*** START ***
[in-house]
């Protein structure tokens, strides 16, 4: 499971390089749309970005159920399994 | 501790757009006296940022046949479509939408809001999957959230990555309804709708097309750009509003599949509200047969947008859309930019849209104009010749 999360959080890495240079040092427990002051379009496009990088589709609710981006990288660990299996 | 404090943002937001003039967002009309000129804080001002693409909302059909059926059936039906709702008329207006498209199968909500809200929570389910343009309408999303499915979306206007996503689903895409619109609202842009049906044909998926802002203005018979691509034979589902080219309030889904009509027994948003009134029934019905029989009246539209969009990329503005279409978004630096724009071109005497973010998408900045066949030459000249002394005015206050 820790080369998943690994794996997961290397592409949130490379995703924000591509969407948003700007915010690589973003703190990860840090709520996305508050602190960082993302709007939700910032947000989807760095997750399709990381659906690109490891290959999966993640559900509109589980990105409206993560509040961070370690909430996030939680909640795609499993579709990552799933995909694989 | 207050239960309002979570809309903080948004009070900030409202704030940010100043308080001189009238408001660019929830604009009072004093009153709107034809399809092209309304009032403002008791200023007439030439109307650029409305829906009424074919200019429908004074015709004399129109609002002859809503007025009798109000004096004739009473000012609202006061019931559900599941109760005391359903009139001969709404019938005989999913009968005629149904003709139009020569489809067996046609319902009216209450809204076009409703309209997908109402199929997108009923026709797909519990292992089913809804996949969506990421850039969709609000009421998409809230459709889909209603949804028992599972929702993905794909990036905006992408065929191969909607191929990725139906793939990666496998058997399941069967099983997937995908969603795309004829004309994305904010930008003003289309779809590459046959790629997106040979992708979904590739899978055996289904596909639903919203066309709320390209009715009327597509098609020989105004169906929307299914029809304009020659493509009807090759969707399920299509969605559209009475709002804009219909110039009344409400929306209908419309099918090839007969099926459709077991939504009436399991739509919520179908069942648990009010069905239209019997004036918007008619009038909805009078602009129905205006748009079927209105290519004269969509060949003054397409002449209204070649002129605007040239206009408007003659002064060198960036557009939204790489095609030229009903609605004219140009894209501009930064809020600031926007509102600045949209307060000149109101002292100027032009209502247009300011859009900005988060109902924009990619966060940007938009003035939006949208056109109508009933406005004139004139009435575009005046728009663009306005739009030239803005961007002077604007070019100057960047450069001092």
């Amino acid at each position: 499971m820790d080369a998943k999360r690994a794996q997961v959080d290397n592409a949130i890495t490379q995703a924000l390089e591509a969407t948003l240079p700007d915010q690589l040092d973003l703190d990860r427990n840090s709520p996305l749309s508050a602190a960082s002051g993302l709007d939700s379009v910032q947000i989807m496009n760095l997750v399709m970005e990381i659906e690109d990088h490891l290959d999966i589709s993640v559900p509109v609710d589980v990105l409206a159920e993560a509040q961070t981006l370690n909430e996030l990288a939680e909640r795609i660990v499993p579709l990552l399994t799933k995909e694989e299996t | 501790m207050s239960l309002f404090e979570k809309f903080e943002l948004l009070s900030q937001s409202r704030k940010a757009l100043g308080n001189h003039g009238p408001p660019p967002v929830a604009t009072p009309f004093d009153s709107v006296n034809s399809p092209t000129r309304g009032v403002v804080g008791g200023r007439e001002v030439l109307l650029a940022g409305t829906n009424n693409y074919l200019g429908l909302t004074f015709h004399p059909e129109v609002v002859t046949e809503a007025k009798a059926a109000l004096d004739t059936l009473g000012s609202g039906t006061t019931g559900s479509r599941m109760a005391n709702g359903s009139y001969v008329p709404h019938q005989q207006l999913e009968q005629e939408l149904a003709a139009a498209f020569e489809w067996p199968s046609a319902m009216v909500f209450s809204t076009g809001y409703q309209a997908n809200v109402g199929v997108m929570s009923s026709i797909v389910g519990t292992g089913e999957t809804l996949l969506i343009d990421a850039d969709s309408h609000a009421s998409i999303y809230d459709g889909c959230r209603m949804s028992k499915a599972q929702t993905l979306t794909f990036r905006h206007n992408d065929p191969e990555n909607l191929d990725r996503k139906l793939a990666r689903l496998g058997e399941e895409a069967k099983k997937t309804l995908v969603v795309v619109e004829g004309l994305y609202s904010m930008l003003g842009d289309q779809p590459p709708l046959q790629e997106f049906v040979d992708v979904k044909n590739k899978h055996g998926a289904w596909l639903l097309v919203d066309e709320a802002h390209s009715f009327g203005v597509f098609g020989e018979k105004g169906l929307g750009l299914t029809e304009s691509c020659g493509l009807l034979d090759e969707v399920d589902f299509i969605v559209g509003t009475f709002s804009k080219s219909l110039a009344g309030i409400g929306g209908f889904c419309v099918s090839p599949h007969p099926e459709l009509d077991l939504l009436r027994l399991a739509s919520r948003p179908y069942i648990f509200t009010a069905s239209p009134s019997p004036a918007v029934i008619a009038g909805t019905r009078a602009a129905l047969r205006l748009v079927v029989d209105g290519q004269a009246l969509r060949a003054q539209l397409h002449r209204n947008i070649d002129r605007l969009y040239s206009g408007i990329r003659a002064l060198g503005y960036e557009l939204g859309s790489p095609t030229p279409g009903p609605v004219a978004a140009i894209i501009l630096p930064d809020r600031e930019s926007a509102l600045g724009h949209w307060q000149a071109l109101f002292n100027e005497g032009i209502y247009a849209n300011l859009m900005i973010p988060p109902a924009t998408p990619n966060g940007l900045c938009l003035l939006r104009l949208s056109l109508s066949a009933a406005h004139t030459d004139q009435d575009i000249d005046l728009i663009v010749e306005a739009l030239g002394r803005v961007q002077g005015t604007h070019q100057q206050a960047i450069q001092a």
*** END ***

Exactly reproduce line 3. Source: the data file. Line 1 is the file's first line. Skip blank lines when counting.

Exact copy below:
């Amino acid at each position: 499971m820790d080369a998943k999360r690994a794996q997961v959080d290397n592409a949130i890495t490379q995703a924000l390089e591509a969407t948003l240079p700007d915010q690589l040092d973003l703190d990860r427990n840090s709520p996305l749309s508050a602190a960082s002051g993302l709007d939700s379009v910032q947000i989807m496009n760095l997750v399709m970005e990381i659906e690109d990088h490891l290959d999966i589709s993640v559900p509109v609710d589980v990105l409206a159920e993560a509040q961070t981006l370690n909430e996030l990288a939680e909640r795609i660990v499993p579709l990552l399994t799933k995909e694989e299996t | 501790m207050s239960l309002f404090e979570k809309f903080e943002l948004l009070s900030q937001s409202r704030k940010a757009l100043g308080n001189h003039g009238p408001p660019p967002v929830a604009t009072p009309f004093d009153s709107v006296n034809s399809p092209t000129r309304g009032v403002v804080g008791g200023r007439e001002v030439l109307l650029a940022g409305t829906n009424n693409y074919l200019g429908l909302t004074f015709h004399p059909e129109v609002v002859t046949e809503a007025k009798a059926a109000l004096d004739t059936l009473g000012s609202g039906t006061t019931g559900s479509r599941m109760a005391n709702g359903s009139y001969v008329p709404h019938q005989q207006l999913e009968q005629e939408l149904a003709a139009a498209f020569e489809w067996p199968s046609a319902m009216v909500f209450s809204t076009g809001y409703q309209a997908n809200v109402g199929v997108m929570s009923s026709i797909v389910g519990t292992g089913e999957t809804l996949l969506i343009d990421a850039d969709s309408h609000a009421s998409i999303y809230d459709g889909c959230r209603m949804s028992k499915a599972q929702t993905l979306t794909f990036r905006h206007n992408d065929p191969e990555n909607l191929d990725r996503k139906l793939a990666r689903l496998g058997e399941e895409a069967k099983k997937t309804l995908v969603v795309v619109e004829g004309l994305y609202s904010m930008l003003g842009d289309q779809p590459p709708l046959q790629e997106f049906v040979d992708v979904k044909n590739k899978h055996g998926a289904w596909l639903l097309v919203d066309e709320a802002h390209s009715f009327g203005v597509f098609g020989e018979k105004g169906l929307g750009l299914t029809e304009s691509c020659g493509l009807l034979d090759e969707v399920d589902f299509i969605v559209g509003t009475f709002s804009k080219s219909l110039a009344g309030i409400g929306g209908f889904c419309v099918s090839p599949h007969p099926e459709l009509d077991l939504l009436r027994l399991a739509s919520r948003p179908y069942i648990f509200t009010a069905s239209p009134s019997p004036a918007v029934i008619a009038g909805t019905r009078a602009a129905l047969r205006l748009v079927v029989d209105g290519q004269a009246l969509r060949a003054q539209l397409h002449r209204n947008i070649d002129r605007l969009y040239s206009g408007i990329r003659a002064l060198g503005y960036e557009l939204g859309s790489p095609t030229p279409g009903p609605v004219a978004a140009i894209i501009l630096p930064d809020r600031e930019s926007a509102l600045g724009h949209w307060q000149a071109l109101f002292n100027e005497g032009i209502y247009a849209n300011l859009m900005i973010p988060p109902a924009t998408p990619n966060g940007l900045c938009l003035l939006r104009l949208s056109l109508s066949a009933a406005h004139t030459d004139q009435d575009i000249d005046l728009i663009v010749e306005a739009l030239g002394r803005v961007q002077g005015t604007h070019q100057q206050a960047i450069q001092a």